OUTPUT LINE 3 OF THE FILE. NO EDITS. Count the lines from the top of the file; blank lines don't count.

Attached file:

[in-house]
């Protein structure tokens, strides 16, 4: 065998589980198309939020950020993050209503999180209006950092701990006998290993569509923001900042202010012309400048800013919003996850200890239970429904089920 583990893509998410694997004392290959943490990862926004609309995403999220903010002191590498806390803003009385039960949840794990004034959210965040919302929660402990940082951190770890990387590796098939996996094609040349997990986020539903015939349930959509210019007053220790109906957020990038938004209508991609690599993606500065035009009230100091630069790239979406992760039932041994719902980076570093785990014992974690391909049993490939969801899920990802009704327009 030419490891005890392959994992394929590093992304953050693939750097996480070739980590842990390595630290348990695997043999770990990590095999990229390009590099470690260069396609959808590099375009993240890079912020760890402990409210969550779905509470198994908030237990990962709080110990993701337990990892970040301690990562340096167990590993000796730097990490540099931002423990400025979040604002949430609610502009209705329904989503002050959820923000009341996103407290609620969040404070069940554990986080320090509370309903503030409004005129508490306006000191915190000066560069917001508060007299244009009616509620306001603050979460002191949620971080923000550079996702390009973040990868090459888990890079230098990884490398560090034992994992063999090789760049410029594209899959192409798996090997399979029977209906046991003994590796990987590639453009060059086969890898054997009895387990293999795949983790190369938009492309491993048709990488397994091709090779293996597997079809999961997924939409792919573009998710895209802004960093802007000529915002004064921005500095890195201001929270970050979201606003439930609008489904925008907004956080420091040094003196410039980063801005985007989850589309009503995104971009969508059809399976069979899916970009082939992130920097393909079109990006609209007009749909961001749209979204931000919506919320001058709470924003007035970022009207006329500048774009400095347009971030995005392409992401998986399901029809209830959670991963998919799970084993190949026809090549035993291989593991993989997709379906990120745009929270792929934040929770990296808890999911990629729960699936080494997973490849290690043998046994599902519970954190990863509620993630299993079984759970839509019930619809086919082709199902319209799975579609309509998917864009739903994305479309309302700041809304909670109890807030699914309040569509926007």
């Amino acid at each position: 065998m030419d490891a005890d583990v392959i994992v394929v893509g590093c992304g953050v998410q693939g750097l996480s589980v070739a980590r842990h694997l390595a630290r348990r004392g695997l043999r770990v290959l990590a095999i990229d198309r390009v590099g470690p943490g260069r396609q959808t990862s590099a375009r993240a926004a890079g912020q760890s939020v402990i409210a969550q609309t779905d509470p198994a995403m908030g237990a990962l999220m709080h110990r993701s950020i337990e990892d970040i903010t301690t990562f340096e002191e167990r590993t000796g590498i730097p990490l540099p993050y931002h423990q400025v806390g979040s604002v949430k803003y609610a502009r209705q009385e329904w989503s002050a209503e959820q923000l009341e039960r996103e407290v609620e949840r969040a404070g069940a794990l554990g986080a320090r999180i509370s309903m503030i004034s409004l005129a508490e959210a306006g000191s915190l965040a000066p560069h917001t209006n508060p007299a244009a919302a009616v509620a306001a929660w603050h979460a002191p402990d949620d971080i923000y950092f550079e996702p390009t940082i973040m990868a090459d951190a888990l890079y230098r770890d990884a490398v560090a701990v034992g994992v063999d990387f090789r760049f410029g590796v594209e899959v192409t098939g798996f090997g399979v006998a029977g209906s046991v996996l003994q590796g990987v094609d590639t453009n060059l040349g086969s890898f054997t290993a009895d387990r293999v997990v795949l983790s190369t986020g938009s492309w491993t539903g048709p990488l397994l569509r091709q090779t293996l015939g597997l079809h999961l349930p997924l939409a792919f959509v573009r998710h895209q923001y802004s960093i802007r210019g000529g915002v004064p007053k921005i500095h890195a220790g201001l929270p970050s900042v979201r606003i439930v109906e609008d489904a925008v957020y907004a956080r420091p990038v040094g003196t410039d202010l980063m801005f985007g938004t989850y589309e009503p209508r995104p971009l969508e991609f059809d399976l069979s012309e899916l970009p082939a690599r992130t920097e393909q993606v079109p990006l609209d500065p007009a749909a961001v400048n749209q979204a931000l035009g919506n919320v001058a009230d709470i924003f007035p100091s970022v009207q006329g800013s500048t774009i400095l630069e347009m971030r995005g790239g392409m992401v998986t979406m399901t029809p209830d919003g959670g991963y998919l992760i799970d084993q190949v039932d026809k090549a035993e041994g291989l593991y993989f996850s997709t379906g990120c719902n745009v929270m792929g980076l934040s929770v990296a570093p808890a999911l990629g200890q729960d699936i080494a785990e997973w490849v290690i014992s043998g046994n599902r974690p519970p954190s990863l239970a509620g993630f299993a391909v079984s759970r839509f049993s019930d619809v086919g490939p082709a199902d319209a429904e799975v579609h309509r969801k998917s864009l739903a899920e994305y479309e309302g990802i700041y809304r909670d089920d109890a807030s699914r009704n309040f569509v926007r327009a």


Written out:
């Amino acid at each position: 065998m030419d490891a005890d583990v392959i994992v394929v893509g590093c992304g953050v998410q693939g750097l996480s589980v070739a980590r842990h694997l390595a630290r348990r004392g695997l043999r770990v290959l990590a095999i990229d198309r390009v590099g470690p943490g260069r396609q959808t990862s590099a375009r993240a926004a890079g912020q760890s939020v402990i409210a969550q609309t779905d509470p198994a995403m908030g237990a990962l999220m709080h110990r993701s950020i337990e990892d970040i903010t301690t990562f340096e002191e167990r590993t000796g590498i730097p990490l540099p993050y931002h423990q400025v806390g979040s604002v949430k803003y609610a502009r209705q009385e329904w989503s002050a209503e959820q923000l009341e039960r996103e407290v609620e949840r969040a404070g069940a794990l554990g986080a320090r999180i509370s309903m503030i004034s409004l005129a508490e959210a306006g000191s915190l965040a000066p560069h917001t209006n508060p007299a244009a919302a009616v509620a306001a929660w603050h979460a002191p402990d949620d971080i923000y950092f550079e996702p390009t940082i973040m990868a090459d951190a888990l890079y230098r770890d990884a490398v560090a701990v034992g994992v063999d990387f090789r760049f410029g590796v594209e899959v192409t098939g798996f090997g399979v006998a029977g209906s046991v996996l003994q590796g990987v094609d590639t453009n060059l040349g086969s890898f054997t290993a009895d387990r293999v997990v795949l983790s190369t986020g938009s492309w491993t539903g048709p990488l397994l569509r091709q090779t293996l015939g597997l079809h999961l349930p997924l939409a792919f959509v573009r998710h895209q923001y802004s960093i802007r210019g000529g915002v004064p007053k921005i500095h890195a220790g201001l929270p970050s900042v979201r606003i439930v109906e609008d489904a925008v957020y907004a956080r420091p990038v040094g003196t410039d202010l980063m801005f985007g938004t989850y589309e009503p209508r995104p971009l969508e991609f059809d399976l069979s012309e899916l970009p082939a690599r992130t920097e393909q993606v079109p990006l609209d500065p007009a749909a961001v400048n749209q979204a931000l035009g919506n919320v001058a009230d709470i924003f007035p100091s970022v009207q006329g800013s500048t774009i400095l630069e347009m971030r995005g790239g392409m992401v998986t979406m399901t029809p209830d919003g959670g991963y998919l992760i799970d084993q190949v039932d026809k090549a035993e041994g291989l593991y993989f996850s997709t379906g990120c719902n745009v929270m792929g980076l934040s929770v990296a570093p808890a999911l990629g200890q729960d699936i080494a785990e997973w490849v290690i014992s043998g046994n599902r974690p519970p954190s990863l239970a509620g993630f299993a391909v079984s759970r839509f049993s019930d619809v086919g490939p082709a199902d319209a429904e799975v579609h309509r969801k998917s864009l739903a899920e994305y479309e309302g990802i700041y809304r909670d089920d109890a807030s699914r009704n309040f569509v926007r327009a």